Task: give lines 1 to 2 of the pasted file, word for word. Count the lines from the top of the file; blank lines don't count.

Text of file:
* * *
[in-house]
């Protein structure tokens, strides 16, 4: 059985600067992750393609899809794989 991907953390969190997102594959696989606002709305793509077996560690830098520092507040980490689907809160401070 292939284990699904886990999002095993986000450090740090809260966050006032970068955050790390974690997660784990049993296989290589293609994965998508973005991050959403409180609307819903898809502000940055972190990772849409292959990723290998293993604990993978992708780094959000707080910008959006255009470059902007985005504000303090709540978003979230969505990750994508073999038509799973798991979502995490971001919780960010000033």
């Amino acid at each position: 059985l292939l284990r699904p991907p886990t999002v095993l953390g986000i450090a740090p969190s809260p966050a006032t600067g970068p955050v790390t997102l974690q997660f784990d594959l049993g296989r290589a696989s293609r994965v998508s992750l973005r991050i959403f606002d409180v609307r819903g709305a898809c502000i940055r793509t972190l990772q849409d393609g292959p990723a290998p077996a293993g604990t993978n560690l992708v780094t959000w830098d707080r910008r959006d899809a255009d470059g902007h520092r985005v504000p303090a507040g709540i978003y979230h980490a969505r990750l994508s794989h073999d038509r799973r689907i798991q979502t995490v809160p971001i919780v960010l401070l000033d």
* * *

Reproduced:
[in-house]
């Protein structure tokens, strides 16, 4: 059985600067992750393609899809794989 991907953390969190997102594959696989606002709305793509077996560690830098520092507040980490689907809160401070 292939284990699904886990999002095993986000450090740090809260966050006032970068955050790390974690997660784990049993296989290589293609994965998508973005991050959403409180609307819903898809502000940055972190990772849409292959990723290998293993604990993978992708780094959000707080910008959006255009470059902007985005504000303090709540978003979230969505990750994508073999038509799973798991979502995490971001919780960010000033």